US Internet Patents to be Enforced in EU ?
Hague Convention Draft Provides Legal Grounds for Global Internet Censorship
EuroLinux Alliance / petition.EuroLinux.org
Paris. 2001-06-05. The draft Hague Convention is to be revised from
June 6th. The Hague Convention defines a set of provisions for the
execution of foreign judgements in the event of international
disputes. Current drafts include industrial property and intellectual
property within the potential scope of the proposed Convention. If the
current draft were approved, the Hague Convention would eventually
1.to enforce US Internet patents in EU;
2.to enforce non-EU laws in order to censor EU Internet web sites.
An EU company publishing on a server located in the EU a web service
which provides Internet airplane reservation services worldwide could
be sued in the US by PriceLine for infringement on patent 5,794,207. A
US judge could decide that this EU company should block access to its
service to US citizens unless it gets a license from PriceLine. Under
the current draft of the Hague Convention, such a judgement would be
enforceable in the EU.
A researcher who publishes on a EU server an article on the weaknesses
of encryption techniques used in the media industry (ex. CSS, SDMI,
etc.) could be sued in the US for infringing the Digital Millenium
Copyright Act. A US judge could decide that this EU researcher should
block access to its research article to all US citizens. Under the
current draft of the Hague Convention, such a judgement would be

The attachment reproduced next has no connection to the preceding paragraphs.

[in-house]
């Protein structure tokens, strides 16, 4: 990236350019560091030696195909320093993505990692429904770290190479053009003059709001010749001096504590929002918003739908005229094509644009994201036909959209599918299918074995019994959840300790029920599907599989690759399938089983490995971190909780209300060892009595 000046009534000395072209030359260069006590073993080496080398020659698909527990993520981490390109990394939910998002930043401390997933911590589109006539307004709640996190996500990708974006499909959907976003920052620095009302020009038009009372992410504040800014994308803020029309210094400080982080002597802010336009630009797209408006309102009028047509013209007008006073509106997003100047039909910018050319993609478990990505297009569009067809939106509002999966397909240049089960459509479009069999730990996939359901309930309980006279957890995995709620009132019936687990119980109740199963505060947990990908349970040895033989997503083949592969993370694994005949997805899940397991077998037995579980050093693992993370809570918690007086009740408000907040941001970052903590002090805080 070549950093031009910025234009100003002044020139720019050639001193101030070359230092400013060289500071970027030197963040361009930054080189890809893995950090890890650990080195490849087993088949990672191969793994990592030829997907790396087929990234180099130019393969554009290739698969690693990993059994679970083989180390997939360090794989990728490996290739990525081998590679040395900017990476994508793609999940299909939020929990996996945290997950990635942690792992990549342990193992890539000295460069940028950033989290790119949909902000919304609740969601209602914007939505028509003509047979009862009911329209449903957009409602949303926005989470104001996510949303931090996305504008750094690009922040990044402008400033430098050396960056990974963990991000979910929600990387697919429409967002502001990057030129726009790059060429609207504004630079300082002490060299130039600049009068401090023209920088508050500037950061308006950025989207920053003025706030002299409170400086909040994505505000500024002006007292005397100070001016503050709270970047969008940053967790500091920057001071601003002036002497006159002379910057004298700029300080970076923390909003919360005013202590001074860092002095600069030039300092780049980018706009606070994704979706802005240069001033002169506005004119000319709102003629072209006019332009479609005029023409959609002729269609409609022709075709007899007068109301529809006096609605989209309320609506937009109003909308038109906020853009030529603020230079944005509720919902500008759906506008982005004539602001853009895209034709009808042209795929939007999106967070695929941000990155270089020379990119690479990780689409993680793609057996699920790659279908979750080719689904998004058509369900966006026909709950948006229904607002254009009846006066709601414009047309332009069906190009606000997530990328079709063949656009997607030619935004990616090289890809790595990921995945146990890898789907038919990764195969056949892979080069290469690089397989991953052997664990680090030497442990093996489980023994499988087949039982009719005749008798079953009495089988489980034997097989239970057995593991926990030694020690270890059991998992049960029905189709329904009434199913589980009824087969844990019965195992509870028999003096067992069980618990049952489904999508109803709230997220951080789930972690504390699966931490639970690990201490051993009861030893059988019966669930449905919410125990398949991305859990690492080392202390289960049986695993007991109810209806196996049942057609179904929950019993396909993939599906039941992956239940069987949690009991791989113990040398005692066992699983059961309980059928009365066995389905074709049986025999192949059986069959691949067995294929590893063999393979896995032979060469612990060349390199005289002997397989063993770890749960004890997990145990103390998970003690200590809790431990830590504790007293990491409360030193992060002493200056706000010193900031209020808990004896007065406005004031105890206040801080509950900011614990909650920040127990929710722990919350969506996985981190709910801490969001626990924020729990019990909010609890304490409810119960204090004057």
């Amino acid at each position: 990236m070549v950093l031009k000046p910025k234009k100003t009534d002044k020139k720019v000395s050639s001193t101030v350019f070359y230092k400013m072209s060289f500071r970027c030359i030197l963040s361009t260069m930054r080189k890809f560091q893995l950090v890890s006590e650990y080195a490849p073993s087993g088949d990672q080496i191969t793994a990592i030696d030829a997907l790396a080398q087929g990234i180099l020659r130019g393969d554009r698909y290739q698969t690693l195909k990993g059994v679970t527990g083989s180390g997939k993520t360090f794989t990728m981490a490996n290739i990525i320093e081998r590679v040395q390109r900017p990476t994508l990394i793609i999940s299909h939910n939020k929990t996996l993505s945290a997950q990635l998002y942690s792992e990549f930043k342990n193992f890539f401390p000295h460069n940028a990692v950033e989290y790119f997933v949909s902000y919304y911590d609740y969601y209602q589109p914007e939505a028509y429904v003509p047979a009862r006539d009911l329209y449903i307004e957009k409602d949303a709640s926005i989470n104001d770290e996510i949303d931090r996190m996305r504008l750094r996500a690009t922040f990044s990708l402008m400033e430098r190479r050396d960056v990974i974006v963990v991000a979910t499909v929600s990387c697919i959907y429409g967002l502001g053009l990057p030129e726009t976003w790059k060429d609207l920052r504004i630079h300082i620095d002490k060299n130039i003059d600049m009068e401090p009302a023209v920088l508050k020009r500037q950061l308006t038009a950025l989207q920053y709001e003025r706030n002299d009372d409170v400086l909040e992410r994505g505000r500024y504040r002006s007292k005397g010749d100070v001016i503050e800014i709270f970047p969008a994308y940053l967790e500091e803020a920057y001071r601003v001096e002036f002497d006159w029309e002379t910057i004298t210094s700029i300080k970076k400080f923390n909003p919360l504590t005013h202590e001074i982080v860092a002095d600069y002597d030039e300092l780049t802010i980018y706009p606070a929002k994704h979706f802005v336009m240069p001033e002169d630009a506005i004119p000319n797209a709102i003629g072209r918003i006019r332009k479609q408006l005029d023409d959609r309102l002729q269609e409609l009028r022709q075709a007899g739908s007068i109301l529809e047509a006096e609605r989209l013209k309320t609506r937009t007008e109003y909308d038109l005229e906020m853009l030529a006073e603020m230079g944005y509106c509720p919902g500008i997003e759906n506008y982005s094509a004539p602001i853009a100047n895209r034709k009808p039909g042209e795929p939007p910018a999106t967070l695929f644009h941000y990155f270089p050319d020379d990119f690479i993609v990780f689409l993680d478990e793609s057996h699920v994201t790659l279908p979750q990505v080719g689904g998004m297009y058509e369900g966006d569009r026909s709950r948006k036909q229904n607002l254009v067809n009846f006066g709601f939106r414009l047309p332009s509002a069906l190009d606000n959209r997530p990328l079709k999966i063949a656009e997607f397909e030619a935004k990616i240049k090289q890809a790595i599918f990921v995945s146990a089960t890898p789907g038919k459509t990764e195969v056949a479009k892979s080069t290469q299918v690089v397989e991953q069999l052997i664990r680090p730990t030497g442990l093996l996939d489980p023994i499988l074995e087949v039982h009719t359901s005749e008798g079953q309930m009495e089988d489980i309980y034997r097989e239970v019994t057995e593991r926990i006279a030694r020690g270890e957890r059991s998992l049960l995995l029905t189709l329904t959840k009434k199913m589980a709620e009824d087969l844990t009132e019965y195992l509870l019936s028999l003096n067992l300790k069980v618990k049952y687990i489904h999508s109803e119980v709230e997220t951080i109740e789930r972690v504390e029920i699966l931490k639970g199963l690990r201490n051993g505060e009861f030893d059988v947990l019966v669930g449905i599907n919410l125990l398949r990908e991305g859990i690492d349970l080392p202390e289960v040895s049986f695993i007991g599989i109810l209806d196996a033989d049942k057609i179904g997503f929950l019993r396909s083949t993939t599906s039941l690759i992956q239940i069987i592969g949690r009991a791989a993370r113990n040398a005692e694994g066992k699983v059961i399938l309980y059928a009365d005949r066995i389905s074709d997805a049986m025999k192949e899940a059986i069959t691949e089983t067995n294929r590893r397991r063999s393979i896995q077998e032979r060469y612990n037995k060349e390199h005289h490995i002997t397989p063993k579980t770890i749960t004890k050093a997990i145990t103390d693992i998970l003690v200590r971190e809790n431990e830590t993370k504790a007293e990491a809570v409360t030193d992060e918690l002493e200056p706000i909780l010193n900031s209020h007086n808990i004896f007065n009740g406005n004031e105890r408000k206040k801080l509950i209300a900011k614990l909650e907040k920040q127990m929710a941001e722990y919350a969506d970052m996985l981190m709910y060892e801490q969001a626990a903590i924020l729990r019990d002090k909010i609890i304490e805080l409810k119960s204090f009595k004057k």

enforceable in the EU.
Because all known techniques to block access to a category of
citizens, people, country or IP adresses can be easily circumvented
through "email tunneling" (a technique which consists in encapsulating
any Internet protocol into encrypted email messages), the only two
ways of enforcing foreign judgements which entail blocking access to a
server require either to close EU services or contents which infringe
on foreign laws, thus creating the conditions for global censorship,
or to prohibit encryption and deny privacy on the Internet.
Members of the Hague Conference include all EU countries as well as
Argentina, Australia, Brazil, Bulgaria, Canada, Chile, China, Croatia,
Cyprus, Czech Republic, Egypt, Estonia, Former Yugoslav Republic of
Macedonia, Georgia, Hungary, Israel, Japan, Republic of Korea,
Latvia, Malta, Mexico, Monaco, Morocco, Peru, Poland, Romania,
Slovakia, Slovenia, Suriname, Switzerland, Turkey, the United States
of America, Uruguay and Venezuela.
Some of these countries are well known for their agressive software
patent practices or their restrictive laws on free speech. In
particular, EuroLinux feels very concerned by the eventual
enforceability of foreign Internet & software patents in Europe.
EuroLinux urges members of the Hague Conference to put on hold current
plans to extend the execution of foreign judgements in the fields of
industial and intellectual property until their effects on software
and the Internet have been carefully assessed.
CPT's Page on the Hague Conference on Private International Law's -
Hague Conference on Private International Law -
Intellectual Property Draft -
EuroLinux petition for a Software Patent Free Europe -